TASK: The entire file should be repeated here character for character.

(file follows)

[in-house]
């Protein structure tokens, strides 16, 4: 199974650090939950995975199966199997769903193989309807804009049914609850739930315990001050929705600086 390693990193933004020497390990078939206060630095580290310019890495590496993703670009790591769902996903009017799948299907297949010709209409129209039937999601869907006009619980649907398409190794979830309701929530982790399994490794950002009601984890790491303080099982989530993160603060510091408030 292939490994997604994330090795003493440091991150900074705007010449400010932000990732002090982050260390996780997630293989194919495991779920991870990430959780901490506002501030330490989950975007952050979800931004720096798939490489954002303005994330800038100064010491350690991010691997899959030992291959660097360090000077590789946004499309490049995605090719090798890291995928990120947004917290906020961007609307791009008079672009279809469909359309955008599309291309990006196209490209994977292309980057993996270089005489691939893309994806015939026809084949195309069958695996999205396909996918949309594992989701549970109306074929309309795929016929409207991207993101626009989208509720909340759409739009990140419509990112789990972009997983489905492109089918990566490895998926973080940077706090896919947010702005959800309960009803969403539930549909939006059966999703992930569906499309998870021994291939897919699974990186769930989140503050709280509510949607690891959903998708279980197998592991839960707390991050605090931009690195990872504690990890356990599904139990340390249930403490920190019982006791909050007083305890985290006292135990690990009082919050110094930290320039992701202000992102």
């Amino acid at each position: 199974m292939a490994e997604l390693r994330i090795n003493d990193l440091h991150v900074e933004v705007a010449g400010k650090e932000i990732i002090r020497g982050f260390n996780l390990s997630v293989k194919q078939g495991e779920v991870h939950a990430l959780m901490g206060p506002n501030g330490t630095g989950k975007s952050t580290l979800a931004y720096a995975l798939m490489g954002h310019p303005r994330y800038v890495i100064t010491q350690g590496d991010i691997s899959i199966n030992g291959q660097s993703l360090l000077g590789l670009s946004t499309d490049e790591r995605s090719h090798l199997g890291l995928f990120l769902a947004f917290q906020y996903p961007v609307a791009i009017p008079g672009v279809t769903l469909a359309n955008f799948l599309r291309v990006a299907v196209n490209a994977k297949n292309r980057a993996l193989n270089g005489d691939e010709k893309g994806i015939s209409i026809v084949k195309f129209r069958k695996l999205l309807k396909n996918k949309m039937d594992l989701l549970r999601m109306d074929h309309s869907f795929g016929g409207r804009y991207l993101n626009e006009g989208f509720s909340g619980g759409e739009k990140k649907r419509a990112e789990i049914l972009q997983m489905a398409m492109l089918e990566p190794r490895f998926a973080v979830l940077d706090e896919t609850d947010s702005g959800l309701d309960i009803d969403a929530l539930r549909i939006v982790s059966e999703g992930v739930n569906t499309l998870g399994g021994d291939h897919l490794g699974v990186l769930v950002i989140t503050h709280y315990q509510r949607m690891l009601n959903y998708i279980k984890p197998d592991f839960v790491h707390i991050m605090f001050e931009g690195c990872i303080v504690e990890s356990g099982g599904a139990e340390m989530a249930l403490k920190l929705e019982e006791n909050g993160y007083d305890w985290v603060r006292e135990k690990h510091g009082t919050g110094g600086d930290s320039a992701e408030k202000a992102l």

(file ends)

[in-house]
């Protein structure tokens, strides 16, 4: 199974650090939950995975199966199997769903193989309807804009049914609850739930315990001050929705600086 390693990193933004020497390990078939206060630095580290310019890495590496993703670009790591769902996903009017799948299907297949010709209409129209039937999601869907006009619980649907398409190794979830309701929530982790399994490794950002009601984890790491303080099982989530993160603060510091408030 292939490994997604994330090795003493440091991150900074705007010449400010932000990732002090982050260390996780997630293989194919495991779920991870990430959780901490506002501030330490989950975007952050979800931004720096798939490489954002303005994330800038100064010491350690991010691997899959030992291959660097360090000077590789946004499309490049995605090719090798890291995928990120947004917290906020961007609307791009008079672009279809469909359309955008599309291309990006196209490209994977292309980057993996270089005489691939893309994806015939026809084949195309069958695996999205396909996918949309594992989701549970109306074929309309795929016929409207991207993101626009989208509720909340759409739009990140419509990112789990972009997983489905492109089918990566490895998926973080940077706090896919947010702005959800309960009803969403539930549909939006059966999703992930569906499309998870021994291939897919699974990186769930989140503050709280509510949607690891959903998708279980197998592991839960707390991050605090931009690195990872504690990890356990599904139990340390249930403490920190019982006791909050007083305890985290006292135990690990009082919050110094930290320039992701202000992102």
């Amino acid at each position: 199974m292939a490994e997604l390693r994330i090795n003493d990193l440091h991150v900074e933004v705007a010449g400010k650090e932000i990732i002090r020497g982050f260390n996780l390990s997630v293989k194919q078939g495991e779920v991870h939950a990430l959780m901490g206060p506002n501030g330490t630095g989950k975007s952050t580290l979800a931004y720096a995975l798939m490489g954002h310019p303005r994330y800038v890495i100064t010491q350690g590496d991010i691997s899959i199966n030992g291959q660097s993703l360090l000077g590789l670009s946004t499309d490049e790591r995605s090719h090798l199997g890291l995928f990120l769902a947004f917290q906020y996903p961007v609307a791009i009017p008079g672009v279809t769903l469909a359309n955008f799948l599309r291309v990006a299907v196209n490209a994977k297949n292309r980057a993996l193989n270089g005489d691939e010709k893309g994806i015939s209409i026809v084949k195309f129209r069958k695996l999205l309807k396909n996918k949309m039937d594992l989701l549970r999601m109306d074929h309309s869907f795929g016929g409207r804009y991207l993101n626009e006009g989208f509720s909340g619980g759409e739009k990140k649907r419509a990112e789990i049914l972009q997983m489905a398409m492109l089918e990566p190794r490895f998926a973080v979830l940077d706090e896919t609850d947010s702005g959800l309701d309960i009803d969403a929530l539930r549909i939006v982790s059966e999703g992930v739930n569906t499309l998870g399994g021994d291939h897919l490794g699974v990186l769930v950002i989140t503050h709280y315990q509510r949607m690891l009601n959903y998708i279980k984890p197998d592991f839960v790491h707390i991050m605090f001050e931009g690195c990872i303080v504690e990890s356990g099982g599904a139990e340390m989530a249930l403490k920190l929705e019982e006791n909050g993160y007083d305890w985290v603060r006292e135990k690990h510091g009082t919050g110094g600086d930290s320039a992701e408030k202000a992102l």